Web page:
Saturday, 19 September 2009

Face First In Music

Recently, I'm really enjoying cramming as much music into my ears as I can without just utterly scrambling my puny little brain.

That's the cover of the Kid Cudi album that just came out and that I "bought" with Tower Records points. The only point card I ever remember to carry around; imagine if I'd stored up points for the hundreds and hundreds of pounds I spent at the supermarkets near my house in the last two years! Then again, I often think that the money off I would have reaped would never have made up for the fact that I would have had to carry around a bunch of fucking points cards.

Anyway, the Kid Cudi album (cover painted by comic book legend Bill Sienkiewicz, fact fans!) is very good, although slightly absurd. Kudi is one of Kanye's current proteges, and the album is executive produced by Yeezy and bears something of a resemblance to 808's and Heartbreak, probably because Cudi helped Kanye make that little slice of Yeezy's world. There's a sticker with a quote from Kanye on the front of this record saying: "Cudi is a combination of constant inspiration, struggle, reality and dreams put to melody!" which makes me want to write Kanye-esque sandwich descriptions like "It's a combination of hard work, tuna, adversity and mayonaise put on rye bread!"

Everyone hates Kanye at the moment right? Eh, they'll get over it, he's a genius.

The biggest similarity would have to be the subtle-as-a-brick, heart-on-sleeve introspective soul searching aspect of the album. Man on the Moon: The End of Day (its... frankly terrible title) is a concept album and a half: divided into different parts, with narration guiding you between each suite of three songs and orchestral interludes. And like most concept albums it has epic sweep, and like most hip-hop albums it has unbelievable self convidence and bravado. But with Man on the Moon, this scale and drama is applied to the story of a guy that feels frustrated in his life one night, gets depressed, gets stoned, and in the morning feels much more positive about things.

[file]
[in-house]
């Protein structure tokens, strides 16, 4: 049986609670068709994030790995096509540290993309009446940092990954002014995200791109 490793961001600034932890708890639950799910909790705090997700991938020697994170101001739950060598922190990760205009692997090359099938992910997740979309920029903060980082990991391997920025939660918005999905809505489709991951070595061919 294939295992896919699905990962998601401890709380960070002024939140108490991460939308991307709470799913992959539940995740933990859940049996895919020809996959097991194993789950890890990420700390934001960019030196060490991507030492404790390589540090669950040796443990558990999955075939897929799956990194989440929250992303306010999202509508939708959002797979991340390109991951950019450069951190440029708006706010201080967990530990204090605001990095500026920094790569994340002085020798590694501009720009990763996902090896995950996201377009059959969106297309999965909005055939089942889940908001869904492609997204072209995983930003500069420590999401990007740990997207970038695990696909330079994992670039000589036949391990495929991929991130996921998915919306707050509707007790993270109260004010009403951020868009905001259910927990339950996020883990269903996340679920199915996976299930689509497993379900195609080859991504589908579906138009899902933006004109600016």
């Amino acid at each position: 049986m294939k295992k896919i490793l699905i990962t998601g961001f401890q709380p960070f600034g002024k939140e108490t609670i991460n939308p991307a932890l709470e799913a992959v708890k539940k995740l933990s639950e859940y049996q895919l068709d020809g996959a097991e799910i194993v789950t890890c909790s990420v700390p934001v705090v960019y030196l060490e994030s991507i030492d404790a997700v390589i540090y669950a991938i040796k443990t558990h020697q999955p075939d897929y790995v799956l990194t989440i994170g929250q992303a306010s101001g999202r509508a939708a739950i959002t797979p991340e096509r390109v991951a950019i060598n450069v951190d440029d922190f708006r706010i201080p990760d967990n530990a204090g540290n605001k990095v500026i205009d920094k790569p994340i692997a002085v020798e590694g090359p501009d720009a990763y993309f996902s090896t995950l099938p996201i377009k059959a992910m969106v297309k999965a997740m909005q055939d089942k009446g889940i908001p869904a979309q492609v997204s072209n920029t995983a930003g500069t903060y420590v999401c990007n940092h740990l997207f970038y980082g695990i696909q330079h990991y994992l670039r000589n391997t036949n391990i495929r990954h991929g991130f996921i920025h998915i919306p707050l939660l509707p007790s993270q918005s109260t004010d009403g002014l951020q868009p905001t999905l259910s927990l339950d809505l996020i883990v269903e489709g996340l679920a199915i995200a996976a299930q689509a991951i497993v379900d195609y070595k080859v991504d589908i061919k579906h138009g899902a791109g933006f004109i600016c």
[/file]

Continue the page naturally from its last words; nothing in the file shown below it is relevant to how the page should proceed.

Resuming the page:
It's not an amazing album, and not entirely successful in its aims, but it's incredibly interesting and its shortcomings add a lot to its charm. It's also surprisingly downbeat and minimal for a hyped hip-hop artist's debut, and a real grower - every time I listen to it I like it a little more, which is a great sign. I'm interested if this Kanye West-led macho, spill-your-guts kind of mainstream hip-hop can really take off, but I for one am enjoying the disconnect between a guy one minute saying "Why must it feel so wrong when I try to do right?" and the next coming out with "But man, ol' girl got a phat ol' ass / Yeah the type to make you tell a bitch just dance."

Hmmm, I was going to write about other music I've been listening too as well, but this'll do for now. Just know that I've been really impressed at how Kool Keith can make "You and me drinking tea by the fireplace," into the start of such a crude, filthy couplet.

Man's a genius. A very dirty genius.

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